For three hours last night, 51-year-old Tan Whee Boon wheeled himself around a basketball court trying to get a volleyball across a finish line. He took bumps from his teammates and ended the night with several fresh bruises and abrasions on his arms.
Tomorrow, he will hop on a flight to Jakarta and represent Singapore in the 2016 Tafisa World Games, where his team will battle it out with participants from seven other nations.
Not an unusual story, except Mr Tan had his four limbs amputated last year after a bout of food poisoning led to medical complications, and he is competing in Singapore's first wheelchair rugby team.
He told The Straits Times he was very excited to be on his first flight since his unfortunate brush with Group B Streptococcus (GBS) in July last year.
He even cracked a joke in Mandarin: "I didn't even think I could go through Customs without my hands and feet. The thought of it is funny - how do I scan my thumbprint?"
Once dubbed 'most thrilling and brutal'
Wheelchair rugby was originally known as murderball. Fast and aggressive, it was once billed by The Guardian as the the Paralympic Games' "most thrilling and brutal sport".
It joined the Games in 2000 and is created by and for athletes with disabilities affecting the arms and the legs.
Played indoors on a hardwood court of the same measurements as a regulation basketball court, each team has up to 12 players but only four per side are allowed on the court at any time.
It is mixed gender, and the game itself combines elements of basketball, handball and rugby, where players in purpose-built wheelchairs pass a ball between them in a bid to cross the opponents' goal line to score.
Singapore's current team was formed in June by 54-year-old Raja Singh, managing director of DNR Wheels and vice-president of the Singapore Disability Sports Council. It was a response to a growing interest in wheelchair rugby, as well as a desire to improve the health and wellbeing of the disabled.
While he is confident Singapore can send a national team to the next Asean Para Games in 2017, Mr Singh feels it is too early to consider the Paralympics. "Let's go step by step," he said. "If we could win a medal in the Asean Para Games, that would be our initial goal."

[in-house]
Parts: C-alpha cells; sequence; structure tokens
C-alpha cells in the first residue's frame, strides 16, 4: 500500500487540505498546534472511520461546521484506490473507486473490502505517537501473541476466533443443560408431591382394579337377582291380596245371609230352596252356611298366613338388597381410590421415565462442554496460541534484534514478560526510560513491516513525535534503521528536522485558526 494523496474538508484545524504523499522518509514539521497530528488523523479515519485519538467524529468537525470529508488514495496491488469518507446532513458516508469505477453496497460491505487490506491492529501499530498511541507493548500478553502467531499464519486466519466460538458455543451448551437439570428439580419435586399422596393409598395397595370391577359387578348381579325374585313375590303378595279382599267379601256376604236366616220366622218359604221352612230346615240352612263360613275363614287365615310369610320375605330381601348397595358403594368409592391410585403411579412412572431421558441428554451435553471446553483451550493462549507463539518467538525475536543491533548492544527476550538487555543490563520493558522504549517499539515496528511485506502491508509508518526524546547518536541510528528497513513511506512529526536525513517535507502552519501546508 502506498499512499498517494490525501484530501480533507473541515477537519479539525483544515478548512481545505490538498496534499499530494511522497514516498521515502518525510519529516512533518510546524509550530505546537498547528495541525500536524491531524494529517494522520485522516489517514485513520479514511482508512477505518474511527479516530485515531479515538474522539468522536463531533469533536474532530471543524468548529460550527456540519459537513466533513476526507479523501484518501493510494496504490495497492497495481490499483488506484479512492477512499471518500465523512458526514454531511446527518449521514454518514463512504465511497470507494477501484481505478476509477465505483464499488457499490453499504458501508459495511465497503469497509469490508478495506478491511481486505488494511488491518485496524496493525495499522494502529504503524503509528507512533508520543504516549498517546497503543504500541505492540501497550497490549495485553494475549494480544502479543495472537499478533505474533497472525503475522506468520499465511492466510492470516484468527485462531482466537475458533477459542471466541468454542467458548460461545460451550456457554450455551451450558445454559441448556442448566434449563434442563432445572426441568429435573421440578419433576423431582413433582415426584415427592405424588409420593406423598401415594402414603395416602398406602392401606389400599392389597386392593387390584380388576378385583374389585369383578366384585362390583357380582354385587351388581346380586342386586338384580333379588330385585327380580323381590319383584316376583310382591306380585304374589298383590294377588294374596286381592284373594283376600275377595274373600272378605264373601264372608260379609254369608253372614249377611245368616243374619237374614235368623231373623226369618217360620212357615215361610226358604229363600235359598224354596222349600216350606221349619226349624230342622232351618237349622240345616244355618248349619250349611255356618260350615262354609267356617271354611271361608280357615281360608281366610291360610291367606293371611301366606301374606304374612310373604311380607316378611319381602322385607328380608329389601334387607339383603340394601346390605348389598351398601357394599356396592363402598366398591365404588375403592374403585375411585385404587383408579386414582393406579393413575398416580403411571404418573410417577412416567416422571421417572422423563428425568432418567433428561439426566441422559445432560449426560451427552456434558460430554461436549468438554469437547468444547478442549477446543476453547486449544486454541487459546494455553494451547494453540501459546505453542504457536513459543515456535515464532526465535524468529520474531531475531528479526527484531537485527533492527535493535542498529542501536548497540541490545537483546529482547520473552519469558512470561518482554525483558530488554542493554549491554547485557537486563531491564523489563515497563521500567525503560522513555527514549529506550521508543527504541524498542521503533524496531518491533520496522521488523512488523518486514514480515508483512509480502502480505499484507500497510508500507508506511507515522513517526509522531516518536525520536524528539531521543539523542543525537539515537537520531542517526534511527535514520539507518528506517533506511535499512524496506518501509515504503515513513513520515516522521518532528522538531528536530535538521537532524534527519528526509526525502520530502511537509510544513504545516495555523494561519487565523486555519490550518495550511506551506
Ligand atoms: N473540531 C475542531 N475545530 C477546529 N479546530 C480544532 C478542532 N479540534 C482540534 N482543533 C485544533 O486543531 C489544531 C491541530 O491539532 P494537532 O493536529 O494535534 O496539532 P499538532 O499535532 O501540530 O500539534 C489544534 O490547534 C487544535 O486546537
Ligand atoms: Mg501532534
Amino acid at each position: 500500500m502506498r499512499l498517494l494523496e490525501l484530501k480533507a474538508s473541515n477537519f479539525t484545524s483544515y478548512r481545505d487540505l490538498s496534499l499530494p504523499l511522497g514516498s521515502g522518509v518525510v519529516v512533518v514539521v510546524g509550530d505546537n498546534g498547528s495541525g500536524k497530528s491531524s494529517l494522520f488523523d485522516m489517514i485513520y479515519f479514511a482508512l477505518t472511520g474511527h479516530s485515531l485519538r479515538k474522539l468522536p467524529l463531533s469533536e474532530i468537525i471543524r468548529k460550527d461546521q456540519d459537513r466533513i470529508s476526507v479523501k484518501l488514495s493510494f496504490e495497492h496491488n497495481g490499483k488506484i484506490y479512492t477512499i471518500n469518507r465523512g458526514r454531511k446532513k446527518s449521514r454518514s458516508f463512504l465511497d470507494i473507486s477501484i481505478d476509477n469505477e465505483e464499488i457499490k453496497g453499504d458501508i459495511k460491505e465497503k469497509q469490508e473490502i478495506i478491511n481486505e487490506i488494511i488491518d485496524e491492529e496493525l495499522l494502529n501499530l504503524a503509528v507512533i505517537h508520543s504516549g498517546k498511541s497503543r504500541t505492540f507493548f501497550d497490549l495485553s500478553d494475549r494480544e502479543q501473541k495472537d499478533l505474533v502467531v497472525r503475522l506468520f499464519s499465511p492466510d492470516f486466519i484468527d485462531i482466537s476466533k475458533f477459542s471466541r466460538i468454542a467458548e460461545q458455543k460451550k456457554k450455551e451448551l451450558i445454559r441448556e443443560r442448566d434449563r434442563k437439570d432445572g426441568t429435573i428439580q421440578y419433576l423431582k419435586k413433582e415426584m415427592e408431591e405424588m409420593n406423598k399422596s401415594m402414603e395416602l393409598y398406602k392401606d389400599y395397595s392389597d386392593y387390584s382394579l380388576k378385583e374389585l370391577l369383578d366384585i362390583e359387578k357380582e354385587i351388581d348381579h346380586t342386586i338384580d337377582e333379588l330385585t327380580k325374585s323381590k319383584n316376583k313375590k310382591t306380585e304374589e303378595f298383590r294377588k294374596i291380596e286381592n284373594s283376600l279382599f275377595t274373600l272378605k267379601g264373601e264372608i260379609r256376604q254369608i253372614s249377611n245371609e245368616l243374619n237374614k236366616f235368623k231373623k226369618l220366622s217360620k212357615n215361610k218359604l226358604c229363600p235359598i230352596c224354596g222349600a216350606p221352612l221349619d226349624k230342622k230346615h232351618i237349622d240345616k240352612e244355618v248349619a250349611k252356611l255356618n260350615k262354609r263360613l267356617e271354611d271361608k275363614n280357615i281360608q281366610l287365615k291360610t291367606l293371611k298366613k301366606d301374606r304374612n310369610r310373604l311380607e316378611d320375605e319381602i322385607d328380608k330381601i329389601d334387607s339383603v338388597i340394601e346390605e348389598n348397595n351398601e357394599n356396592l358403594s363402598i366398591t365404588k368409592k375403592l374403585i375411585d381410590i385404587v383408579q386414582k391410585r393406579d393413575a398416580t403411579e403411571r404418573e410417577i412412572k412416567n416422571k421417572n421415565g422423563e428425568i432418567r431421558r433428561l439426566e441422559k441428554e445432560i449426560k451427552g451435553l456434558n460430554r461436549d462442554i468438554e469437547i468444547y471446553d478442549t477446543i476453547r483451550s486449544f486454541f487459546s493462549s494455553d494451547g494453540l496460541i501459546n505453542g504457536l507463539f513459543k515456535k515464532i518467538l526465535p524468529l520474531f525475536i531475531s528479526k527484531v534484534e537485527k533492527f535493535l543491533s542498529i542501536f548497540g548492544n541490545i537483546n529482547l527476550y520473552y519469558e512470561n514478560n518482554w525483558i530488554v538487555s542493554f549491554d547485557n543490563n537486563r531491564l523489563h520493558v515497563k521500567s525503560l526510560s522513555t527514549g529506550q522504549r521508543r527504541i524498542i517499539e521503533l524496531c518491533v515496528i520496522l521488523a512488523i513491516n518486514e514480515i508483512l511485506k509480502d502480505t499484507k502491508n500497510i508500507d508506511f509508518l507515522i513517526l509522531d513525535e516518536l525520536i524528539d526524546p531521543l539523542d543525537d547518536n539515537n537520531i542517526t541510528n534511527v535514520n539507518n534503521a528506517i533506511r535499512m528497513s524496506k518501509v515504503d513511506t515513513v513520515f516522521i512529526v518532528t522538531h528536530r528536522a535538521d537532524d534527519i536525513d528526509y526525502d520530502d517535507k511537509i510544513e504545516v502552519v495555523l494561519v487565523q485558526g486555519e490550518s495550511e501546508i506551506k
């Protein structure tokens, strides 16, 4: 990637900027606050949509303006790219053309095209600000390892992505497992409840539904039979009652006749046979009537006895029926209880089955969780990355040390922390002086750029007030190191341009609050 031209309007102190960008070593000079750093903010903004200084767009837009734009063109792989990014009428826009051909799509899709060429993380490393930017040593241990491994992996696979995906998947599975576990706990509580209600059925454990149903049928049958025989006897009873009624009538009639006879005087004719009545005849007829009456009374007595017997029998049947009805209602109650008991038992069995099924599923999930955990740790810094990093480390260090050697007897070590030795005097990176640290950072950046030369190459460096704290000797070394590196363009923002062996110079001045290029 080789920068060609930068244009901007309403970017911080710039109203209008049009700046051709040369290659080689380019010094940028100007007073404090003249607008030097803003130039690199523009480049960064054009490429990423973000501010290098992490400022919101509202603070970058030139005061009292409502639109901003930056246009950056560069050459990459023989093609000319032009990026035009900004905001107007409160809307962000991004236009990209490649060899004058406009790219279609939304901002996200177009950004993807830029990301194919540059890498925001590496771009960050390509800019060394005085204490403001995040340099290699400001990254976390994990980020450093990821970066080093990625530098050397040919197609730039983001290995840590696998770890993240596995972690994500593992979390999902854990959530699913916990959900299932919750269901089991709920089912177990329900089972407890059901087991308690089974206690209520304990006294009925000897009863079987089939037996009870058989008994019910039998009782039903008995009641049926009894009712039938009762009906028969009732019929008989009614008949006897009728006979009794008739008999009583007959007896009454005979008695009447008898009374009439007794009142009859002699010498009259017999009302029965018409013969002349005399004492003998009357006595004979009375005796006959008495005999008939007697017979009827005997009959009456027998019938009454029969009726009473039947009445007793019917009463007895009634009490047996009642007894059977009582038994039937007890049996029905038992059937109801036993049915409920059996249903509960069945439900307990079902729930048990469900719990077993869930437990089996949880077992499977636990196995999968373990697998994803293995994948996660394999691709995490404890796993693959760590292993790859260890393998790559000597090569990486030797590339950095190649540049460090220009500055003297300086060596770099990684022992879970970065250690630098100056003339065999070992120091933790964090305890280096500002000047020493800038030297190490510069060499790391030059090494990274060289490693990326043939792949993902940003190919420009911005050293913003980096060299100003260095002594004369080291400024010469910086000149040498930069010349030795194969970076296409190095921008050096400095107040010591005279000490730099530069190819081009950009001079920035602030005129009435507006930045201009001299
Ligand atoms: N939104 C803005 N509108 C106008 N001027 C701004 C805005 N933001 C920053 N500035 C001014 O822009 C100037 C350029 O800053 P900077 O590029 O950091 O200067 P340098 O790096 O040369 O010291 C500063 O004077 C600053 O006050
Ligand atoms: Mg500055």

Kok Xing Hui
Mr Tan, formerly a technician, came down with vomiting and diarrhoea last July after eating a raw fish dish.
Tests revealed he had severe pneumonia complicated by sepsis. He was given a drug to direct blood flow to his vital organs, which saved his life.
But his hands and feet then turned gangrenous and had to be amputated.
Since then, he has been regaining his independence in little ways. It started with an automatic wheelchair, prosthetic legs that let him walk short distances and elastic cuffs on his arms that can hold on to utensils so that he can feed himself.
Now, he needs help only with showering and using the toilet - tasks his wife Choong Siet Mei, 47, is teaching a caregiver to carry out so she can go back to work.
His story generated vast public support and donations last year.
While Mr Tan and his wife have always been positive about their ordeal, his voice takes on a significantly happier tone and he speaks a little faster when he talks about his newfound passion.
"The game is very exciting," he said. "It's also dangerous, you're allowed to bang into each other. It's like bumper cars, you know?"
His love affair with the sport started in June when he went to replace the tyre of his automatic wheelchair at DNR Wheels and met the founder, Mr Raja Singh, who is also vice-president of the Singapore Disability Sports Council.
Mr Tan was invited to join the team during their practice. He enjoyed it so much that he decided to stick with it.
For him, the best thing about wheelchair rugby is the freedom he feels when he rolls himself in the special manual chair used for the game - where the seats are lower so his arms can reach the wheels. "I felt like a fish back in water!"
Madam Choong, however, would have preferred him to swim instead as wheelchair rugby can be a rough sport.
The couple have been married for 16 years, and have a son in Secondary 3 and a daughter in Secondary 4.
"But he looks so happy on the court, I don't have a choice," she said reluctantly. "I'll just scold him if he comes home injured from practice."
•Additional reporting by Nadia Chevroulet.